In 1908 would football for the first time be included as an official sport in the Olympic Games. Until the first FIFA World Cup was played in 1930, the Olympic Games football tournament would rank as the most prestigious on a national level. Women's football was not added until 1996.
As in many other sports the white male was predominant for a long time. In football black players started being present relatively early and in comparison with, for example, tennis, football has traditionally been known as a sport with a mix of black and white players.
In Britain, Andrew Watson is known to be the first black player, and he played in the Scottish club Queen’s Park in the 1880s.
A game of passion
Few other sports show examples of passion to that extent as football. The arenas are flocked by shearing people; and in front of television even more are watching carefully and sometimes with great enthusiasm.
Already in the late 19th century, Goodison Park was built in England in purpose of hosting football games. In 1894, the FA Cup final between Notts County and Bolton Wanderers was attended by 37,000 people. A milestone in the development of football stadiums is the construction of Maracanã Stadium. In the year of 1950 the imposing stadium in Rio de Janeiro was ready for almost 200,000 people. No other sport has seen stadiums of that capacity built to host its games.
There have been two different traditions of fan culture on the arenas: the British and the South American. The British fans adopted the tradition of singing, the repertoire was inspired from pub and working songs among other areas. The South Americans on the other hand would adopt the carnival style which included firecrackers and fireworks, and also the modern phenomena of Bengali fires. Fans in other countries have later adopted a mixture of these traditions.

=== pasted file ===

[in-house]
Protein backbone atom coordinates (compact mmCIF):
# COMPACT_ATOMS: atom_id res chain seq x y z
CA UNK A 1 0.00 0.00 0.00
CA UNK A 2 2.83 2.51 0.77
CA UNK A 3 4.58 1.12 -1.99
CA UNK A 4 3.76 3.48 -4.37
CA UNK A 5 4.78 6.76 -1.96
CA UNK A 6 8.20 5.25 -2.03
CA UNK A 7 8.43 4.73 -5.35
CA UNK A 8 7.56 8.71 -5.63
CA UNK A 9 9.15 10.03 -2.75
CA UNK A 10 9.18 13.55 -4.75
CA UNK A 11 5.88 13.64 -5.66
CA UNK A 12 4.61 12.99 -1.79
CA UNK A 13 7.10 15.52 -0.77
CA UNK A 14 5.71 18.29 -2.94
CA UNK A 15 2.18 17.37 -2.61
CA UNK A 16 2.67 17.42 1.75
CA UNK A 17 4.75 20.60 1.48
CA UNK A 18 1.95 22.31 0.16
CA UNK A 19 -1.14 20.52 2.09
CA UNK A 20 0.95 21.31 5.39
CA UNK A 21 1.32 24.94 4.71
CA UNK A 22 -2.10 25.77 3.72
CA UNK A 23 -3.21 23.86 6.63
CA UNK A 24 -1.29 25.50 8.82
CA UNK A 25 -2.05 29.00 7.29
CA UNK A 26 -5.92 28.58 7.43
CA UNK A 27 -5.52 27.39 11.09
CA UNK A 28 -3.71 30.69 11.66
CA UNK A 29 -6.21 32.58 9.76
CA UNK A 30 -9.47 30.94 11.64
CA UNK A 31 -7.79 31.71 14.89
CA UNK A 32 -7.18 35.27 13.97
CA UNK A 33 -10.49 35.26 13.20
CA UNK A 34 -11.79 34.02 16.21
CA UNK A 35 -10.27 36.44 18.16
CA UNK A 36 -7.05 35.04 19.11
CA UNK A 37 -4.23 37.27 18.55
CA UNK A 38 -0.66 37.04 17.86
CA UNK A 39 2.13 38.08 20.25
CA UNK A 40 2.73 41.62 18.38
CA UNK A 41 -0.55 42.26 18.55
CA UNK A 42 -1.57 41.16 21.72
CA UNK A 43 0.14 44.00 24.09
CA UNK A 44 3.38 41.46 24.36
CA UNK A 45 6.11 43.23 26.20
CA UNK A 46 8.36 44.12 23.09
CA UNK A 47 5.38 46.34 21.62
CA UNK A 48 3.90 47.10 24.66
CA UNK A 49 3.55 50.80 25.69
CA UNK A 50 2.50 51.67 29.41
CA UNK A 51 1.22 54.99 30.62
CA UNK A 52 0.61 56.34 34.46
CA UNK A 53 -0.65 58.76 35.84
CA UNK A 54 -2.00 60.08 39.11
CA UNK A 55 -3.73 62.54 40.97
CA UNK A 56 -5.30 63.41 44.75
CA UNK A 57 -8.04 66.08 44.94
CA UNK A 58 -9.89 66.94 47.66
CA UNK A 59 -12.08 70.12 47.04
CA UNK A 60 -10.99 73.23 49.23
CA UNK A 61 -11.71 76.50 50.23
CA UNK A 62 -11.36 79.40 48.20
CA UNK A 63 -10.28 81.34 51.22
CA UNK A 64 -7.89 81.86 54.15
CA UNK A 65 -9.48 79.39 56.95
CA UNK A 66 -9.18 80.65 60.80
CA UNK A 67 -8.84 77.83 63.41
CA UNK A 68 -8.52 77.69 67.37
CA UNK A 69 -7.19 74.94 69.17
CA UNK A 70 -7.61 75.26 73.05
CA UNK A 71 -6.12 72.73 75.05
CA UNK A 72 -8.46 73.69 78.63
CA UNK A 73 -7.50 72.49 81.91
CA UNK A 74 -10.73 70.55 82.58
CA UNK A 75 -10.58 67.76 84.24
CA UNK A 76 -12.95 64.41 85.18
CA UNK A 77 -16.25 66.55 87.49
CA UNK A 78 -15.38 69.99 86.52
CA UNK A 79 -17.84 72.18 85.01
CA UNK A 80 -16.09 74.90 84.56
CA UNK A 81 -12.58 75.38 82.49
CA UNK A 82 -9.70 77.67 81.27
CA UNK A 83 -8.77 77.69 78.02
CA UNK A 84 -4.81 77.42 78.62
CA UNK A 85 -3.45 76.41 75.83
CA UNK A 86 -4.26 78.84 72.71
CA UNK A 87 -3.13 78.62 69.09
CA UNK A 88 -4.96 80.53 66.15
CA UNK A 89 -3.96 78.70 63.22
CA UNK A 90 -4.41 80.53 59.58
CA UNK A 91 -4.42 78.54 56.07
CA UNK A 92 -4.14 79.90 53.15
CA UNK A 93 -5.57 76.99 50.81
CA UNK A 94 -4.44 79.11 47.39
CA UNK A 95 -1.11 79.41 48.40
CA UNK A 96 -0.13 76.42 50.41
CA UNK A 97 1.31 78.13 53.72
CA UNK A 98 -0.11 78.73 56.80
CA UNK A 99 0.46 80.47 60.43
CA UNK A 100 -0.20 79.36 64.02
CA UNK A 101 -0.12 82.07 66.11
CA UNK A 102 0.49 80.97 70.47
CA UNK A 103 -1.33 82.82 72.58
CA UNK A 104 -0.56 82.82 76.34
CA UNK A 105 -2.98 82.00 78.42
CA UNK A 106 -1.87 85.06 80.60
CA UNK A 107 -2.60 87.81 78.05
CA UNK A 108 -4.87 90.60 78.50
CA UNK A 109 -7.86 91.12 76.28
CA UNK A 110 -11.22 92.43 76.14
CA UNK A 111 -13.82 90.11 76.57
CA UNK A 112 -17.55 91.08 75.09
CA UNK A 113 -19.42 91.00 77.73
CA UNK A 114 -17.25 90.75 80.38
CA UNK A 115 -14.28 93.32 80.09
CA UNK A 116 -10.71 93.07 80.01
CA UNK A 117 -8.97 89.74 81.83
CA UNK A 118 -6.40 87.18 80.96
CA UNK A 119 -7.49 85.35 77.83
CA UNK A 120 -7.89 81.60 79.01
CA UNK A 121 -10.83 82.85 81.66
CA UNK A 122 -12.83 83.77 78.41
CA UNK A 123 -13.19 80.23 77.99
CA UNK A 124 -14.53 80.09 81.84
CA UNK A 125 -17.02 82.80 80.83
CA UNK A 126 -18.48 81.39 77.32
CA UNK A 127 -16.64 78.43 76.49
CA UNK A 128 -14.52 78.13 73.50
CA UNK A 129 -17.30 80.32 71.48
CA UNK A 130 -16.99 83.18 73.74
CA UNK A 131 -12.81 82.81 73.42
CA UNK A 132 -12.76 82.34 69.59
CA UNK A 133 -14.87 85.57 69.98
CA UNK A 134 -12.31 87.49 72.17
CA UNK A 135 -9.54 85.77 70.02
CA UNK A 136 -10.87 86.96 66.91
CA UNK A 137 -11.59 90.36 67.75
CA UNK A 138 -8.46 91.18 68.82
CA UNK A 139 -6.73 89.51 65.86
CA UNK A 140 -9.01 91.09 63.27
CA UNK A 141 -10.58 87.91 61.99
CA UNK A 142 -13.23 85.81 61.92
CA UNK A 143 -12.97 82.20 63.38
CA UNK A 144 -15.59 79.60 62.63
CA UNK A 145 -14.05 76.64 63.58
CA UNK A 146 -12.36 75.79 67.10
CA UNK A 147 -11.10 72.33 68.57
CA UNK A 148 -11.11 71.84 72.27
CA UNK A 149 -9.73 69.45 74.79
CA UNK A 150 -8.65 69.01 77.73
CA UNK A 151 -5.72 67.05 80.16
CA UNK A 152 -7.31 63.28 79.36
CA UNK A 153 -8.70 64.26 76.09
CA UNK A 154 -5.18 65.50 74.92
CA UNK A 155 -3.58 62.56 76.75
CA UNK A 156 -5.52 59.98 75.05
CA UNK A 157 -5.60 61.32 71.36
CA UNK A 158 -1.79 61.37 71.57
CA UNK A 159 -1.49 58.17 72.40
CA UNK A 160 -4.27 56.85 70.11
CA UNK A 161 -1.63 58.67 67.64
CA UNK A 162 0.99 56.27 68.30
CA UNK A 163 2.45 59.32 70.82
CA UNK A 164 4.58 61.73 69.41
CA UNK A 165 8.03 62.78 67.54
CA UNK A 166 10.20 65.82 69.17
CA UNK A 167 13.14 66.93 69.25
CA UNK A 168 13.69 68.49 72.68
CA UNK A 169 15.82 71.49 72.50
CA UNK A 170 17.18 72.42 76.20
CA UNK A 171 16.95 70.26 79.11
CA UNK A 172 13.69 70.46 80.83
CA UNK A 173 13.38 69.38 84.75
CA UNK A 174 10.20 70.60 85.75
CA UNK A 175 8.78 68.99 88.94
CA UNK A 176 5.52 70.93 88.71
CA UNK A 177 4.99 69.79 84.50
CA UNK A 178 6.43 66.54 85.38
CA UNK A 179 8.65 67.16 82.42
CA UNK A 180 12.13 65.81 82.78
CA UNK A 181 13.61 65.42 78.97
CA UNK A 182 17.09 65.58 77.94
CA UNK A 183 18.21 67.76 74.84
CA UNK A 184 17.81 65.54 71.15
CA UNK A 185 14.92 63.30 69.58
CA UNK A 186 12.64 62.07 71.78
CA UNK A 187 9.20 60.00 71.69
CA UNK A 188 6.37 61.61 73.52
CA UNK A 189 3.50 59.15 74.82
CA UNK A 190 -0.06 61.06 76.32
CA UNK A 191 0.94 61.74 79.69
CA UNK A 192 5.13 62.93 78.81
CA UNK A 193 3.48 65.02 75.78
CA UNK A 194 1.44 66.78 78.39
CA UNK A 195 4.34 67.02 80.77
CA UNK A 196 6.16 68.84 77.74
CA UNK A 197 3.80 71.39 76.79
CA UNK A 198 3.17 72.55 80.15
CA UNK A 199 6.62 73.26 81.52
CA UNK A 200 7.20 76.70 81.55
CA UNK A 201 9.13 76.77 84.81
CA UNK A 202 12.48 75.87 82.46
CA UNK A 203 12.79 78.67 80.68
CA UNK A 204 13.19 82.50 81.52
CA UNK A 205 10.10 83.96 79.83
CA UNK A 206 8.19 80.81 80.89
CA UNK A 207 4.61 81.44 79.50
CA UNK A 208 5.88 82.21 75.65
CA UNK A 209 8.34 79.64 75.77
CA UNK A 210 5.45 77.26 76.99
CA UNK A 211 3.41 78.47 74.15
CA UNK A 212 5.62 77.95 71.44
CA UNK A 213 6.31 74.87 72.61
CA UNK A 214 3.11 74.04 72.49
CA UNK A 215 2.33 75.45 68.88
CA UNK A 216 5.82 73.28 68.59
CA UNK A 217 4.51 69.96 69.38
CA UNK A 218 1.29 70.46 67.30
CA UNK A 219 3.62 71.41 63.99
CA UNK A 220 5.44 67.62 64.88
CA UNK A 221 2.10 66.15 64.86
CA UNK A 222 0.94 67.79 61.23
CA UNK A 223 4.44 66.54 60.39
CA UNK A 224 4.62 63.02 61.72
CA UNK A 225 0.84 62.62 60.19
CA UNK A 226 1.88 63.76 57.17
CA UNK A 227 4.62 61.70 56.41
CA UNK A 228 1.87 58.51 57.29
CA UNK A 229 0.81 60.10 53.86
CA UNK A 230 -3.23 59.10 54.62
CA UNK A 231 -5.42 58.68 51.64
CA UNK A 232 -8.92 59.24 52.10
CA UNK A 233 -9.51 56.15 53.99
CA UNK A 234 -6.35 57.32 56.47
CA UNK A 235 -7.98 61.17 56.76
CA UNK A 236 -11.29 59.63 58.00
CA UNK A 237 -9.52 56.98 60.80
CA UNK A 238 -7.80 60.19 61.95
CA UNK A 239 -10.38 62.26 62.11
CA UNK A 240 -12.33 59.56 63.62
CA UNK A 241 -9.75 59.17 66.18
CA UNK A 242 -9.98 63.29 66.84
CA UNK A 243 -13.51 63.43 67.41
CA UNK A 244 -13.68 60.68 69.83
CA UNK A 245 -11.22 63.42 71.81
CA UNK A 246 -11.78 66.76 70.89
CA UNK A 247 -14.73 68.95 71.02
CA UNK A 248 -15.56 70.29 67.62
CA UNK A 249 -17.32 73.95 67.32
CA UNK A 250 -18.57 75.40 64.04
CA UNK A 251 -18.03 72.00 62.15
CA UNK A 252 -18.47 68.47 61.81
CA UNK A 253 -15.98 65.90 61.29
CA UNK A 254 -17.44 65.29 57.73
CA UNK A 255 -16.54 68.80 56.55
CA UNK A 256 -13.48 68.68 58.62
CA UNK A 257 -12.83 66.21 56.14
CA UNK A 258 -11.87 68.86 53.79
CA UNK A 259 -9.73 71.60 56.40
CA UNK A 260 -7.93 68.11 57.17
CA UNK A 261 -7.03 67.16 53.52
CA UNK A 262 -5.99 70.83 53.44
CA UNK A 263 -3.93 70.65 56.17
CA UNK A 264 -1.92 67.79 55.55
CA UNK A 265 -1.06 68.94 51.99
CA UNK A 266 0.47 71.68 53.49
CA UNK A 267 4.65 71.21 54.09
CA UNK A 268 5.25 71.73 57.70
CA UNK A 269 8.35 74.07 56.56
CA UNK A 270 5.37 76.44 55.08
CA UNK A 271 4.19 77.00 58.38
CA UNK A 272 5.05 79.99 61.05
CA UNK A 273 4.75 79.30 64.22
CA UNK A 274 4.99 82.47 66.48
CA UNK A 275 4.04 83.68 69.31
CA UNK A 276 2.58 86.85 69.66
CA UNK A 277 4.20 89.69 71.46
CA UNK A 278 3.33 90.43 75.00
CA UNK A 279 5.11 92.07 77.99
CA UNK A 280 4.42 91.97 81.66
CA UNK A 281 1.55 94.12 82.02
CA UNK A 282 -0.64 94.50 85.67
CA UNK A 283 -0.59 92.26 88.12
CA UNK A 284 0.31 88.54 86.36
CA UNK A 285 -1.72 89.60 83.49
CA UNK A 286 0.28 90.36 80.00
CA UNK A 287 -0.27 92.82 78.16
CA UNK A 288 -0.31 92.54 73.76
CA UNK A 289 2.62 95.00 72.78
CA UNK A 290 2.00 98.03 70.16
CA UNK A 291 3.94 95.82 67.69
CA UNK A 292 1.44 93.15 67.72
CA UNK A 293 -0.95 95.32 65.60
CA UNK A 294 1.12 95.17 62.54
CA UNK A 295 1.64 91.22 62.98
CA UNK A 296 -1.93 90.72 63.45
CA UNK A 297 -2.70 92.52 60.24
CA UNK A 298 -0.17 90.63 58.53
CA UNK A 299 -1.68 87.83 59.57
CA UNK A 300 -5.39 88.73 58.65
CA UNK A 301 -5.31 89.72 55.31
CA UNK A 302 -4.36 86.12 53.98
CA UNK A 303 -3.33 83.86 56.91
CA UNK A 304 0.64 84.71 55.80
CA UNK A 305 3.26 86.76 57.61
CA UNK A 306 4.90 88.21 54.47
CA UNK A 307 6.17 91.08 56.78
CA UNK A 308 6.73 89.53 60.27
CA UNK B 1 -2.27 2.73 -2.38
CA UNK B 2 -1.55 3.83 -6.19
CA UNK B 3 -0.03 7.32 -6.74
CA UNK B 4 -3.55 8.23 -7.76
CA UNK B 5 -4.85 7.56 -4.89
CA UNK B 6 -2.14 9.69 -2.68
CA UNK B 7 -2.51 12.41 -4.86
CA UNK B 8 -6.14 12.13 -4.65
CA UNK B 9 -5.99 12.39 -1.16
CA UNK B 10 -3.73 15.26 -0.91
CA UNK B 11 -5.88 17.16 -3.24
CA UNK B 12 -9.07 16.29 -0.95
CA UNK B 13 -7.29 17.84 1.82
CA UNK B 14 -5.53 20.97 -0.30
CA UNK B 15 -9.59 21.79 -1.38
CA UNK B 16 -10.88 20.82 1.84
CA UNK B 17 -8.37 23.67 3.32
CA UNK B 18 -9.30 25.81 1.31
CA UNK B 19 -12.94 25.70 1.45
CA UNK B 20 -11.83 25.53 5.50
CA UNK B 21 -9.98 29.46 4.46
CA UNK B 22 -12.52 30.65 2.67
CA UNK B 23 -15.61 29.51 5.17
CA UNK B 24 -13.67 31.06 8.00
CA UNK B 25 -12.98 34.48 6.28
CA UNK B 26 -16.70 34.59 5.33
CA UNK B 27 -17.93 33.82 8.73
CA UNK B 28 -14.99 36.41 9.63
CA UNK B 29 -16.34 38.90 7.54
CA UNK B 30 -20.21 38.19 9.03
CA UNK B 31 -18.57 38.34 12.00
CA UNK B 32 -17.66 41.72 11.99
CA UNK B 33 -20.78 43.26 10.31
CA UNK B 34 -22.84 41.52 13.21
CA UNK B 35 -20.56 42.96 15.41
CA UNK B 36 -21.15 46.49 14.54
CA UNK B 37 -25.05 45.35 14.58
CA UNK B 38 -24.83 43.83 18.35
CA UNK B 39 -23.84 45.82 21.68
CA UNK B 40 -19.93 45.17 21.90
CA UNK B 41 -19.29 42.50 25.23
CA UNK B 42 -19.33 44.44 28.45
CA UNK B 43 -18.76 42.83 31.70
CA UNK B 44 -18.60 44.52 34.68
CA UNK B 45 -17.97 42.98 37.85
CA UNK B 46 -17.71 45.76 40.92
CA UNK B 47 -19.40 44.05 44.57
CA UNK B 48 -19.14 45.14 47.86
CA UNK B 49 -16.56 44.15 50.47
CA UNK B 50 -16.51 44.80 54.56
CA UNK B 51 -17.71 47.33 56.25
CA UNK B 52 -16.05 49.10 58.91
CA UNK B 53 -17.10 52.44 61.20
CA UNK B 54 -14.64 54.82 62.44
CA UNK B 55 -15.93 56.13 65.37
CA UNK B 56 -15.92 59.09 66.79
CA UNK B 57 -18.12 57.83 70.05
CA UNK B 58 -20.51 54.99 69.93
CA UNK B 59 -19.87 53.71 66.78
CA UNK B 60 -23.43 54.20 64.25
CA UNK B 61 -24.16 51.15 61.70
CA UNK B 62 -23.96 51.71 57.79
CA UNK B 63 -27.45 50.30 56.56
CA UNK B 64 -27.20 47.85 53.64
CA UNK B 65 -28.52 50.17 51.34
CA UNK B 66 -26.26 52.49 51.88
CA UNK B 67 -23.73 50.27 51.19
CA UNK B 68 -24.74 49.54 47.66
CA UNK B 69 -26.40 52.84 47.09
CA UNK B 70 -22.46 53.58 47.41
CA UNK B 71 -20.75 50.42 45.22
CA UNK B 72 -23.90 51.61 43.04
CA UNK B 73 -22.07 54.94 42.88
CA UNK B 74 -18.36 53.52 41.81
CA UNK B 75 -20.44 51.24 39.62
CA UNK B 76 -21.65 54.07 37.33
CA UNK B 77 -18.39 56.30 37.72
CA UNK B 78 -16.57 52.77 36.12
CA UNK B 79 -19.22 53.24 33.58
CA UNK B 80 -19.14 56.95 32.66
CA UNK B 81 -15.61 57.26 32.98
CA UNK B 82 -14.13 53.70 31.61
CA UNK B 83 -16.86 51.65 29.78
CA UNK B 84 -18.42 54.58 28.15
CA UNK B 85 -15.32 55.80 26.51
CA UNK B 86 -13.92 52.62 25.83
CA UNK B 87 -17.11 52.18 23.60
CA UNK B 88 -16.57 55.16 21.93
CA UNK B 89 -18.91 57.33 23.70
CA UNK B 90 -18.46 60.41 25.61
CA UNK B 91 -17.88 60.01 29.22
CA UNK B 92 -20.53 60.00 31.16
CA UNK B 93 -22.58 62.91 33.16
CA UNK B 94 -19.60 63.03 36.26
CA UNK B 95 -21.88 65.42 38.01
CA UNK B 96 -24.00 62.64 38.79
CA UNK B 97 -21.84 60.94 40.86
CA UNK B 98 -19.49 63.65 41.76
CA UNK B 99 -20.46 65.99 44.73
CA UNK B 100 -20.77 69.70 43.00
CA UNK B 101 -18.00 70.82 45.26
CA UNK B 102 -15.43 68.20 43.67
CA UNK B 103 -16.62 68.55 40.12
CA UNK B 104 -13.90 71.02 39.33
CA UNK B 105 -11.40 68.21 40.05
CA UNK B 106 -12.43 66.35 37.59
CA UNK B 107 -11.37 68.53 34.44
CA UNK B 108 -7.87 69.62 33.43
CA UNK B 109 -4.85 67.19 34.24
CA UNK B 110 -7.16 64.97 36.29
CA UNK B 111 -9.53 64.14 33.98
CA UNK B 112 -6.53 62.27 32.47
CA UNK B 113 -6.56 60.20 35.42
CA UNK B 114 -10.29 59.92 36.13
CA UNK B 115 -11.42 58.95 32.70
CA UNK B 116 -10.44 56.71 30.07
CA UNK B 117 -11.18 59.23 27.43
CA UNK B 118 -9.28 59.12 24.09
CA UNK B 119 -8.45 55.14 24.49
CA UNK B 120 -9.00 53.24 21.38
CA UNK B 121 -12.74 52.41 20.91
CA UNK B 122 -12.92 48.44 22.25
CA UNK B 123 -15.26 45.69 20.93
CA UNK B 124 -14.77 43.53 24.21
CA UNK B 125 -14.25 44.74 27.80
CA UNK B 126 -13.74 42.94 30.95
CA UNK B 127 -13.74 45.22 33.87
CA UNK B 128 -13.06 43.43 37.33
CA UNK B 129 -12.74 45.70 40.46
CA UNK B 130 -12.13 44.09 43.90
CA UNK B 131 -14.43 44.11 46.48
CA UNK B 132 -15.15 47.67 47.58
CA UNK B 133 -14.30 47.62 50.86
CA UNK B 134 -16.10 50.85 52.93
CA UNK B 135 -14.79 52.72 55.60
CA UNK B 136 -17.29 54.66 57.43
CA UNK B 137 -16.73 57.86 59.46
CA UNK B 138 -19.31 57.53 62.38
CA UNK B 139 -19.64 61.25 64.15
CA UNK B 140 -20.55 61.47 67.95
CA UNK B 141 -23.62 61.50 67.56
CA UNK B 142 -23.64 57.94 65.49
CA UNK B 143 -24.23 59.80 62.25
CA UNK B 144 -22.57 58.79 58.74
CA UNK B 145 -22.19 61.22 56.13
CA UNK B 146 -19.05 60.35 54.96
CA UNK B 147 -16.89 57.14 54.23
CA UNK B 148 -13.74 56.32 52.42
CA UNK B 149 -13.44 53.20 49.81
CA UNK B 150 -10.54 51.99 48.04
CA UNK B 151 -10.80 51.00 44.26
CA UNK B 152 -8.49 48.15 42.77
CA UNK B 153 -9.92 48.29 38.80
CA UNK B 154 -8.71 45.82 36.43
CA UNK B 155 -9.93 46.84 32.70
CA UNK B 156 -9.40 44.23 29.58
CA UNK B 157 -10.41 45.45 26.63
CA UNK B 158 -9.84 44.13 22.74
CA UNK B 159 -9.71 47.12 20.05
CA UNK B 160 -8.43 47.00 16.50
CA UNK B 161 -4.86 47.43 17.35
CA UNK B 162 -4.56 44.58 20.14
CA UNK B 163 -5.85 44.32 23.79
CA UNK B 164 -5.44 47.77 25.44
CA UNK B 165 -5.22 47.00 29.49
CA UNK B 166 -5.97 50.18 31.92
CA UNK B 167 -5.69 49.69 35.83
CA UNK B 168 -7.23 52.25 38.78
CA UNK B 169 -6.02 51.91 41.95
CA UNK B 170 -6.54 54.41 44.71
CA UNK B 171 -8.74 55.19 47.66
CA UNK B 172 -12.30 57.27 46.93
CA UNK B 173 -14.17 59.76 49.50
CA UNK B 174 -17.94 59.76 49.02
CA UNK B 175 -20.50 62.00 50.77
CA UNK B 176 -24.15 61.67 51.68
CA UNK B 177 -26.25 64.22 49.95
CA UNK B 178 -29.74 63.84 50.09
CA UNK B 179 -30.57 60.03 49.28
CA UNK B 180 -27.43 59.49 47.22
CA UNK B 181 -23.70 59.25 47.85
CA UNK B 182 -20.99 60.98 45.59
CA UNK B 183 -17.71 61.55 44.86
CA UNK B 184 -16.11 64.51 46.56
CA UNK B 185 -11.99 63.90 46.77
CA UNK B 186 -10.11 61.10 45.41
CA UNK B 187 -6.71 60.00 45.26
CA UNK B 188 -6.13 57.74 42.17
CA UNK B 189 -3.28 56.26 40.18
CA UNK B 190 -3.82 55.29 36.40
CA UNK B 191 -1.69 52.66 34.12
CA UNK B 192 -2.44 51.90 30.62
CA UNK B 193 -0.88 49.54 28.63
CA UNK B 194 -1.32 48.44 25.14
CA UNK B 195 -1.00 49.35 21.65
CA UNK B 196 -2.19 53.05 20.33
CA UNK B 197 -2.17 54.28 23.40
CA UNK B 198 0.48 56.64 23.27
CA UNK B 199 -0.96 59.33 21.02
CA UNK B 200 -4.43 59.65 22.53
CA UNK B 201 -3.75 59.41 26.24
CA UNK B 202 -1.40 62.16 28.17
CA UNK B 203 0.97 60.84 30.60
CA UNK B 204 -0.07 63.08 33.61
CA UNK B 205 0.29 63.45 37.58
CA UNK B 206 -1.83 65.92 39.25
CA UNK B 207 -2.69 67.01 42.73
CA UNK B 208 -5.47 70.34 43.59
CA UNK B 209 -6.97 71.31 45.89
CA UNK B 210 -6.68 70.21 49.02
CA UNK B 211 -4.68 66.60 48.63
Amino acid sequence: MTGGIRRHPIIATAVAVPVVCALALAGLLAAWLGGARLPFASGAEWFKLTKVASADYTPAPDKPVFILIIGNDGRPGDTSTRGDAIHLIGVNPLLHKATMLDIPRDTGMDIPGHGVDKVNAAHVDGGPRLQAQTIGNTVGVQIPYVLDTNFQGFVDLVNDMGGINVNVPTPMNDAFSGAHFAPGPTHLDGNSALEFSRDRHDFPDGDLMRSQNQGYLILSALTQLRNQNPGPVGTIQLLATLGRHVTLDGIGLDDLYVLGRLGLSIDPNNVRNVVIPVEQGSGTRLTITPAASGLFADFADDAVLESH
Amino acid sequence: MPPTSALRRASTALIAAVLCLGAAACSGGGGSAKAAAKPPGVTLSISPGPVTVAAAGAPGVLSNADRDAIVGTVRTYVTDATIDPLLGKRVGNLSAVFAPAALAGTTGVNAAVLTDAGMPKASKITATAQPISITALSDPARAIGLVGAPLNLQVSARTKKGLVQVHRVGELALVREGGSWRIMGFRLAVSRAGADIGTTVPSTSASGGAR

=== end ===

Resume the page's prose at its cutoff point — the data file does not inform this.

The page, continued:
The great modern competitions
No other sport event besides the Summer Olympic Games can today measure itself with the FIFA World Cup. The first edition of the FIFA World Cup was played in 1930 in Uruguay and has since then returned every fourth year (with two exceptions due to the Second World War). In 1991 the first World Cup for women was held in China and has since then also returned every fourth year.
Today the biggest global tournament for clubs is the Champions League (played since 1992), the former European Cup (1955–1991).
Globalization of the biggest sport in the world
In the late 19th century, only a few national football teams existed; England and Scotland had the first active teams that played games against each other in the 1870s. Today there are 211 national associations included in the Fédération Internationale de Football Association (FIFA), the world governing body of the sport. Another proof of the globalization could be seen in the increase of nations participating in the World Cup qualifiers: from 32 in 1934 to over 200 in 2014.
The world regions have been divided into six confederations: Confédération Africaine de Football (CAF), Asian Football Confederation (AFC), Union des Associations Européennes de Football (UEFA), The Confederation of North, Central America and Caribbean Association Football (CONCACAF), Oceania Football Confederation (OFC), and Confederación Sudamericana de Fútbol (CONMEBOL).
The name of the game: football or soccer?
In most parts of the world, football is used as the name for the “chess of the green pitch”, the biggest sport in the world. In the United States and Canada, however, soccer is used instead as a distinction from American football. A more formal name sometimes used is association football, but in popular speech, it is either football or soccer.
The National Encyclopedia
History of Football: The Beautiful Game (2002 Documentary Series)
Andrea Scoto – ItiIllustration da Francesco. Bertelli. Padua
William Ralston (1848–1911) – Scanned from The Official History of The Football Association by Bryon Butler – Queen Ane Press
Documentary film Alegria do Povo (1963)